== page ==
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Peering Manager comes with a built-in templating feature. This feature can be used to generate configuration for routers as well as e-mails.


Even though Peering Manager uses a sandboxed environment to run Jinja2 logic, the language is powerful enough to do things that can potentially leak confidential details or even harm the machine. Be extremely careful when using code from someone else.


The templating feature is based on Jinja2. To simplify template writing, Peering Manager exposes variables and filters. While exposed filters are always the same, variables depends on the context in which the template is rendered. Rendering a device configuration uses a context different from the one used when rendering an e-mail.

You can also use Jinja2 extensions by installing them in the Python environment and asking Peering Manager to load them using the JINJA2_TEMPLATE_EXTENSIONS setting.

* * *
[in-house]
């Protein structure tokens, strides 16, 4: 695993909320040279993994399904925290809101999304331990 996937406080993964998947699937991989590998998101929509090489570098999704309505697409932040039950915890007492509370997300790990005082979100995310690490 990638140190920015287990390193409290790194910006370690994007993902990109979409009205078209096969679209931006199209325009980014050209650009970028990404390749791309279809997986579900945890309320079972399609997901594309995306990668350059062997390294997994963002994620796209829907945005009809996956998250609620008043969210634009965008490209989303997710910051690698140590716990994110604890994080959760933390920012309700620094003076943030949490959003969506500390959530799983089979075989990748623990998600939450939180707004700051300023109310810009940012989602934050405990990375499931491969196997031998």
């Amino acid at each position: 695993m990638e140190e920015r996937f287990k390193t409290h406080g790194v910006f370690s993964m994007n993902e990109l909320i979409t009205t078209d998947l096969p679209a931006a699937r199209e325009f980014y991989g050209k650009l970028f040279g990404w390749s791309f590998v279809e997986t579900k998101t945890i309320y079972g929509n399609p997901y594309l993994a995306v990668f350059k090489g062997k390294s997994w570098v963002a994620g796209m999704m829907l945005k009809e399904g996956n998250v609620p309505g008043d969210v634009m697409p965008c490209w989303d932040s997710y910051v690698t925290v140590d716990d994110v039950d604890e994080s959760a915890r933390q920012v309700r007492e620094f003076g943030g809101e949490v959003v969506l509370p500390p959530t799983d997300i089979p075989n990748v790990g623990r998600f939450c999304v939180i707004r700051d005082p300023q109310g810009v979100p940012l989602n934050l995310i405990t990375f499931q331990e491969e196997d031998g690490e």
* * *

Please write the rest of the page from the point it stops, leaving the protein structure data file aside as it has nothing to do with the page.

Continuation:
Tests can be performed via a terminal and the render_configuration command. This command must be run from Peering Manager's virtual environment and can take up to five arguments:

  • --limit [LIMIT]: limit the configuration to the given set of routers (comma separated)
  • --input [INPUT]: file to read the template from (default to stdin)
  • --output [OUTPUT]: file to write the configuration to (default to stdout)
  • --trim: remove new line after tag (keep them by default)
  • --lstrip: strip whitespaces before block (keep them by default)

For example, to generate the configuration for a device called router1 from the standard input and printing it to the standard output, the command to run will be:

(venv) # echo '{{ router.hostname }} | python render_configuration --limit router1


If you need some guidance before writing a template, you can take a look at the following examples. Please note these may require changes to work as intended as they are maintained by the community.